Statutory interpretation is a question of law that we review de novo.9 When interpreting a statute, courts must “ascertain the legislative intent that may reasonably be inferred from the words expressed in the statute.”10 This requires us to consider “the plain meaning of the critical word or phrase as well as ‘its placement and purpose in the statutory scheme.’11


As a preliminary matter, we note that the use and sales taxes are complementary and supplementary.12

Contrary to the Court of Appeals' conclusion, their potential applications are not mutually exclusive.13 The two taxing statutes relate to entirely separate taxable events: the use and the sale of tangible personal property. The UTA imposes a 6% tax on the use, storage, and consumption of all tangible personal property in Michigan:

There is levied upon and there shall be collected from every person in this state a specific tax for the privilege of using, storing, or consuming tangible personal property in this state at a rate equal to 6% of the price of the property or services specified in section 3a or 3b.[ 14 ]

Meanwhile, the GSTA imposes a 6% tax on the sale of all tangible personal property in Michigan:

[T]here is levied upon and there shall be collected from all persons engaged in the business of making sales at retail, by which ownership of tangible personal property is transferred for consideration, an annual tax for the privilege of engaging in that business equal to 6% of the gross proceeds of the business, plus the penalty and interest if applicable as provided by law, less deductions allowed by this act.[ 15 ]

Absent an exception, tangible personal property sold and used in Michigan is subject to both use and sales tax. It is plain to see from the text of each taxing statute that they are capable of being levied upon the same property, as long as the respective predicate taxable events (i.e., use and sale) take place.

Just as each tax is triggered by a separate taxable event, the legal responsibility for each tax falls upon a separate entity. The legal responsibility for the use tax falls solely on the consumer.16 By contrast, the legal responsibility for the sales tax falls on the retail seller, with the tax being levied for the privilege of making sales at retail.17 The retail seller is authorized—but not obligated—to pass the economic burden of the sales tax by collecting the tax at the point of sale from the consumer.18 But whether the consumer remits sales tax to the retail seller or the seller pays the sales tax from another source, the seller is responsible for remitting the sales tax to the department, which tax is calculated as a percentage of the seller's gross proceeds in a taxable period.19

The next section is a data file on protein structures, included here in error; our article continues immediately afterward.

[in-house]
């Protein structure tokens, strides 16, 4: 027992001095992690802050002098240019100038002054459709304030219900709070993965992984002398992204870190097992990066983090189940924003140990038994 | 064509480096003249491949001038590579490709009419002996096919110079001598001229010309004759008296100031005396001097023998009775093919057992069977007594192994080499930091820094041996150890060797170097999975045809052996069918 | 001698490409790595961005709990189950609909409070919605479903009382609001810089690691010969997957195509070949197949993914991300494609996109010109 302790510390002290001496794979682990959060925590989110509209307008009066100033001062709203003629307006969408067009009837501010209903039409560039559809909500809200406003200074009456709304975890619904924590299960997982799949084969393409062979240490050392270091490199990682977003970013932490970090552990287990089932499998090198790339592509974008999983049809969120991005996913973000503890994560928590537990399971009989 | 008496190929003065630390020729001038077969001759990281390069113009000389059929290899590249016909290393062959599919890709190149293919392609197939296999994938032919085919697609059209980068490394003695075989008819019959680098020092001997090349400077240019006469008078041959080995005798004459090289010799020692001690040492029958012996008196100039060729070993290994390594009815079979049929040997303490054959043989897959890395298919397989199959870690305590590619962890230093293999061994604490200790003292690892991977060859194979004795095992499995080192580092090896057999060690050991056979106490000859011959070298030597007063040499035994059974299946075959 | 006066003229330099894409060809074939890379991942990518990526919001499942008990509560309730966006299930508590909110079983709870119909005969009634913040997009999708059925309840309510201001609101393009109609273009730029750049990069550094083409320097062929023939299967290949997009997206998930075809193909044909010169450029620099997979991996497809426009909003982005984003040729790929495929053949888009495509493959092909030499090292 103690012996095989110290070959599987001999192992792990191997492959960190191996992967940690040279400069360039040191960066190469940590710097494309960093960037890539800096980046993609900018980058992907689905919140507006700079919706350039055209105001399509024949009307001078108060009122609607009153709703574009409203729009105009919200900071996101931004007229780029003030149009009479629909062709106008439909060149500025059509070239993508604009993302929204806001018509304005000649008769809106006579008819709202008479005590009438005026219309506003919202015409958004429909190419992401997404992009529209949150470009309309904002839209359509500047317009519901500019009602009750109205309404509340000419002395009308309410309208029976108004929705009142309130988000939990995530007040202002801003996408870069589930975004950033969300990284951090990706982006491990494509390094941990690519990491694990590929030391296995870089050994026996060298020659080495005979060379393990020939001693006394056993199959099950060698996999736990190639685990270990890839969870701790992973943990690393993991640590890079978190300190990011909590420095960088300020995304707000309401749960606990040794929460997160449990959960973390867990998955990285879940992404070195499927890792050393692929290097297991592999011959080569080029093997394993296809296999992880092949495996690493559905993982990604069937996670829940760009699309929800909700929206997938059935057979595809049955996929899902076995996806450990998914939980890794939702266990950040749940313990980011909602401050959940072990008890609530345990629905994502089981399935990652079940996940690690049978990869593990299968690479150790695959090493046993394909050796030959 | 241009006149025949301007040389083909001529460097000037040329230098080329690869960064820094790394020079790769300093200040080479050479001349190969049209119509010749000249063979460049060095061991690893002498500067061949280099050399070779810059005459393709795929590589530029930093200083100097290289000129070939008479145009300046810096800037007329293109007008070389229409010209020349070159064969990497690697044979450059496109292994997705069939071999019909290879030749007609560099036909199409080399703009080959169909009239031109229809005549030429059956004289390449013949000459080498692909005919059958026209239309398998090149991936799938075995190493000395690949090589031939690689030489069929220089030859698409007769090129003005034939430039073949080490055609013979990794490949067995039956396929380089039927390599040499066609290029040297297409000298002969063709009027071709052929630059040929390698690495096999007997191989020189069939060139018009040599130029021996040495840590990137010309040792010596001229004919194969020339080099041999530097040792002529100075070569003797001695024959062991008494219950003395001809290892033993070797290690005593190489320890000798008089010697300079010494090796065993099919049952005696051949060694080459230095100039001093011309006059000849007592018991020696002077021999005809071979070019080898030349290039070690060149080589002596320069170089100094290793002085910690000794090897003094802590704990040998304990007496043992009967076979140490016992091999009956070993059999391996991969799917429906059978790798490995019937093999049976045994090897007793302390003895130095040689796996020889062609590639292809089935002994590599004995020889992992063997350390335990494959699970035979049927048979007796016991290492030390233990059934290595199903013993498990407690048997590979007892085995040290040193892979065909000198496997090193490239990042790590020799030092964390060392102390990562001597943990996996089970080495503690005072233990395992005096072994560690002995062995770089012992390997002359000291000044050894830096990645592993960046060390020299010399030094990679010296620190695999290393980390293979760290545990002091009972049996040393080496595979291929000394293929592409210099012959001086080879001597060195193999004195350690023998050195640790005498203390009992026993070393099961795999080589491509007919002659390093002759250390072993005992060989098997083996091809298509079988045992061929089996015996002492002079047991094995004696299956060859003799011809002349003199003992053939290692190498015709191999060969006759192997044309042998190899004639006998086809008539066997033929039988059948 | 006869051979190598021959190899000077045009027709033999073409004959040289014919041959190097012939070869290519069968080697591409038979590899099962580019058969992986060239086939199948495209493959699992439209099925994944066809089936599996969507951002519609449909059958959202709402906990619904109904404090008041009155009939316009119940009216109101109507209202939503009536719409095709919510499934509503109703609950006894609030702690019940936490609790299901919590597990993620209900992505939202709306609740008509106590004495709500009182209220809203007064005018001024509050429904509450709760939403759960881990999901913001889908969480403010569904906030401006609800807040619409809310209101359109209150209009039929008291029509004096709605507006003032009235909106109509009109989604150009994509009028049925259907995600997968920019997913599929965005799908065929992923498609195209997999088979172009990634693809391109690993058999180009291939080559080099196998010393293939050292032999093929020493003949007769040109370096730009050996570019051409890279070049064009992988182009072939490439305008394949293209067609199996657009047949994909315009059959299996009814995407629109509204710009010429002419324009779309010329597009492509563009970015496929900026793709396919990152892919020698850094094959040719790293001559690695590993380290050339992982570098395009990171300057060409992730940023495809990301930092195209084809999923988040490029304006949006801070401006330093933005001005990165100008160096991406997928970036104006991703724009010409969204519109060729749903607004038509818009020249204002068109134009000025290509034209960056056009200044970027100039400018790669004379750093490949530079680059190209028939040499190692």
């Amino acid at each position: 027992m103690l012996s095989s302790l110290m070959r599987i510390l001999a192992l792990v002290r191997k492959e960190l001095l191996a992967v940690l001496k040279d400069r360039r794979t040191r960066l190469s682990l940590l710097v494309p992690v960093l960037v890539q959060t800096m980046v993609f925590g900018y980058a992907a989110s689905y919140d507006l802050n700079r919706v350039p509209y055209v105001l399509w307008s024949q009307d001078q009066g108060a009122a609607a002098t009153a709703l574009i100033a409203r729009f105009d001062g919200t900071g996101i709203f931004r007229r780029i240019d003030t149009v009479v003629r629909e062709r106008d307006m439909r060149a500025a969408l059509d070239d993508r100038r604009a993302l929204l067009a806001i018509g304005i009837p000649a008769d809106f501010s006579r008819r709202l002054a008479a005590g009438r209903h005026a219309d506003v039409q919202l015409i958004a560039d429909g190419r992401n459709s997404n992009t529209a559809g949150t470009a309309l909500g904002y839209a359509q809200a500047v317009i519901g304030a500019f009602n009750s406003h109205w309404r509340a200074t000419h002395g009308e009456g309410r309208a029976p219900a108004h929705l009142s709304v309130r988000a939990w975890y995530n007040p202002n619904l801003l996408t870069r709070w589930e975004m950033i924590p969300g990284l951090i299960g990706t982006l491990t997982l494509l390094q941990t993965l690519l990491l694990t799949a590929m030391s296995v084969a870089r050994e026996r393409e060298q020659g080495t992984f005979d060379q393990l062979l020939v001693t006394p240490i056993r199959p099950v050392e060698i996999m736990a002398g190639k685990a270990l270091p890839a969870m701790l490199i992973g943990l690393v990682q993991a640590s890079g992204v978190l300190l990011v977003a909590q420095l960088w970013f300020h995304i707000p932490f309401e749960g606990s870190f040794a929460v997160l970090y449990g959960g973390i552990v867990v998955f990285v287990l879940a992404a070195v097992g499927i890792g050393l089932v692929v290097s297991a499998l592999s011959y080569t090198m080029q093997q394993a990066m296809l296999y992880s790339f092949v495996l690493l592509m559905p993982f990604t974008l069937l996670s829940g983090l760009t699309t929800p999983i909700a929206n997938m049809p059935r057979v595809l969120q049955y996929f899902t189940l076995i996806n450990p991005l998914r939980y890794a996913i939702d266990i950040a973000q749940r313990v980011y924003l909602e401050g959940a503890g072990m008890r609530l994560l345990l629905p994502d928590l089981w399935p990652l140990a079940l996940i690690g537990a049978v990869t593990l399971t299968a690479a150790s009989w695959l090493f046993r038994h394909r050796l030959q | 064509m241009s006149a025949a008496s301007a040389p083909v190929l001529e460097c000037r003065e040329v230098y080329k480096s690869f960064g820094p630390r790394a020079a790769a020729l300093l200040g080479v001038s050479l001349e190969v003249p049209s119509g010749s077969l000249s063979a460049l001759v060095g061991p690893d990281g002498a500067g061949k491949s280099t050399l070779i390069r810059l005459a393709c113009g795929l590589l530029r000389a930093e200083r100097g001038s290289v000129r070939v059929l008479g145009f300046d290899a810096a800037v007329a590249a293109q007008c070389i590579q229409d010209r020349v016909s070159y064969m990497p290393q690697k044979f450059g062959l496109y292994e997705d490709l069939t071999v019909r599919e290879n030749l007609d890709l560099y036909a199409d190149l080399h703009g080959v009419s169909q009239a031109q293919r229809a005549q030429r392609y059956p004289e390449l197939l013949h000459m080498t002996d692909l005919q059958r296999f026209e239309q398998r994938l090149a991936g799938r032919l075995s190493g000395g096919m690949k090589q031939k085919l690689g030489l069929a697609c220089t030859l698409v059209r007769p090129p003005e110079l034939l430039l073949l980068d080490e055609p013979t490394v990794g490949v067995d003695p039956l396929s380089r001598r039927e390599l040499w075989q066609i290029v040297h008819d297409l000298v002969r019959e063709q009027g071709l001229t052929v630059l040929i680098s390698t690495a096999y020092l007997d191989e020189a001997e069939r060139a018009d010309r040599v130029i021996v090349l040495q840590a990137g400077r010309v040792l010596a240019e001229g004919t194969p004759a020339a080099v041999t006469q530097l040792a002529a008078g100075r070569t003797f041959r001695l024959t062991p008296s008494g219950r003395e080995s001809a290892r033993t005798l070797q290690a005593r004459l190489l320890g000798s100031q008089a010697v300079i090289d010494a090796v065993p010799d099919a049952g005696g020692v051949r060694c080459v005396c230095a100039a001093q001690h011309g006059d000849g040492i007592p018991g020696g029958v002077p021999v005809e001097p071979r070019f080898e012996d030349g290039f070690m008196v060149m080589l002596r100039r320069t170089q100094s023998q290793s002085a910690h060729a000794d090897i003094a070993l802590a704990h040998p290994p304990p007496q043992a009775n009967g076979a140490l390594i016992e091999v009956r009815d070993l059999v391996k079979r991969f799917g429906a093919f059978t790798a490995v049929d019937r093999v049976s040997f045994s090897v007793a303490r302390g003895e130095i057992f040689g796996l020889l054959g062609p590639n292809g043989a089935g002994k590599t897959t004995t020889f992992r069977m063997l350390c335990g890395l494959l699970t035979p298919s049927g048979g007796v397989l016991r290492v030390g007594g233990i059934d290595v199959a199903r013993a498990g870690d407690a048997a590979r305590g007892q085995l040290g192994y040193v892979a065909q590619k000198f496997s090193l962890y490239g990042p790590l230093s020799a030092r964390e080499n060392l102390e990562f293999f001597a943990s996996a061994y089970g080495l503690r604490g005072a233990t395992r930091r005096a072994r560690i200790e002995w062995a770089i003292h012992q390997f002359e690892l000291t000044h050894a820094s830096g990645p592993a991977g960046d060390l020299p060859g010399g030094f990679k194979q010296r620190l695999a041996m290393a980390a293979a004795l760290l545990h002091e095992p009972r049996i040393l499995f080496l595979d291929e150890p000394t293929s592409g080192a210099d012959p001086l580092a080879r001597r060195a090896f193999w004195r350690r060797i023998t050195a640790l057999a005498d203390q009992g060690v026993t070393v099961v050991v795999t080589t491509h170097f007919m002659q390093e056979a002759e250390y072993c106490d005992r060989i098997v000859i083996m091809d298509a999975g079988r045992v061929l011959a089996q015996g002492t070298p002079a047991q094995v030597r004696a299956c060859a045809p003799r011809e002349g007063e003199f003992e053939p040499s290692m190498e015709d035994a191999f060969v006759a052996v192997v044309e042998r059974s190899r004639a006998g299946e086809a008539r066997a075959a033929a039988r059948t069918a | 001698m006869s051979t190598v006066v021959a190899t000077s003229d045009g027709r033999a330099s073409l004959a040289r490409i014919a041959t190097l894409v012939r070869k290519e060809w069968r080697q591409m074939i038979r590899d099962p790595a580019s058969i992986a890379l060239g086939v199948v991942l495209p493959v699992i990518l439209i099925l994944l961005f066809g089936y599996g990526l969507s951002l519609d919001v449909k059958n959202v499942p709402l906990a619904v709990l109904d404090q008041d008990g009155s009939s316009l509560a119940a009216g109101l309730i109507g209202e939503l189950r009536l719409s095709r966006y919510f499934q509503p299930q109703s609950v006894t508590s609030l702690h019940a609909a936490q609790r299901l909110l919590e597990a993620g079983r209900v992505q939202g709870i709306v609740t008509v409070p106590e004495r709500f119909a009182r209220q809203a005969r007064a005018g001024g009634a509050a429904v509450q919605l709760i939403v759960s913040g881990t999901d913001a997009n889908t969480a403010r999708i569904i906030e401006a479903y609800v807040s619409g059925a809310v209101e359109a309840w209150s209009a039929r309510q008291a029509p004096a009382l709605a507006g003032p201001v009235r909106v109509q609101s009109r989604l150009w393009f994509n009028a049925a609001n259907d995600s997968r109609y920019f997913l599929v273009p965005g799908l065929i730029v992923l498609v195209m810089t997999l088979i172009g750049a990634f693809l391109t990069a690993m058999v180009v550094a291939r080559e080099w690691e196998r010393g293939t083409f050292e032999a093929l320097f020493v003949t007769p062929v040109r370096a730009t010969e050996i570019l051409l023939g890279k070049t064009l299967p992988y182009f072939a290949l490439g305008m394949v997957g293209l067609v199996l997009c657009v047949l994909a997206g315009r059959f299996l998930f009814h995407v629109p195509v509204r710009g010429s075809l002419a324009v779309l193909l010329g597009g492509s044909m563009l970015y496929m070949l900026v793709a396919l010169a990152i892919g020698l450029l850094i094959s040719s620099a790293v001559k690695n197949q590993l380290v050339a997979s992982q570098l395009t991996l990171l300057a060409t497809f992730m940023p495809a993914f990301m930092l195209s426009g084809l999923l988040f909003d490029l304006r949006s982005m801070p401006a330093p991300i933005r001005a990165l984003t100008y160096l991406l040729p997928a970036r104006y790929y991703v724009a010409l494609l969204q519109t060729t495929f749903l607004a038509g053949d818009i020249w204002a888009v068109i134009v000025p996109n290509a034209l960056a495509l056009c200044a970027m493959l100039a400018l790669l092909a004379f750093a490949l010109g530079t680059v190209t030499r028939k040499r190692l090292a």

Although the use and sales taxes potentially apply to the same tangible personal property, a taxpayer otherwise subject to use tax is entitled to an exemption if it complies with any of the conditions delineated by MCL 205.94. One of these exemptions involves payment of the sales tax:

(1) The following are exempt from the tax levied under this act ...:
(a) Property sold in this state on which transaction a tax is paid under the general sales tax act, 1933 PA 167, MCL 205.51 to 205.78, if the tax was due and paid on the retail sale to a consumer.[ 20 ]

The exemption statute unambiguously requires payment of the sales tax before it exempts the taxpayer from the use tax. It is not enough that the sales tax was due on the retail sale of the property; rather, sales tax must be both “due and paid” before the exemption applies. Thus, the department properly assessed use tax on in-state purchases where Andrie failed to submit evidence that sales tax was actually paid at the time of sale.

Our conclusion that the terms of the use and sales taxes render them capable of being applied to the same property does no violence to the “targeted legislative effort to avoid double taxation.”21 Pursuant to MCL 205.94(1)(a), payment of the sales tax is mutually exclusive with payment of the use tax, but the same cannot be said of the potential applicability of the respective taxes to a given article of tangible personal property. In case law discussing double taxation, the threat of double taxation was a real consequence of the department's position;22 here, double taxation is at best a hypothetical reality, and at worst a straw man. The taxpayer, as the beneficiary of the exemption, has the tools to ensure that it is not double-taxed. It may, as part of its freedom to contract with retail sellers, demand proof at the point of sale that the sales tax was paid. Even if it misses that opportunity (which would be its responsibility alone), after the fact, the taxpayer can request an affidavit from the retailer averring that the tax was either collected at the point of sale or remitted to the department.23 In short, any double taxation that could occur in this situation is traceable to the taxpayer's recordkeeping and not, as seen in other cases, the statutory scheme.

As an alternative to its argument that the use tax can never apply to property on...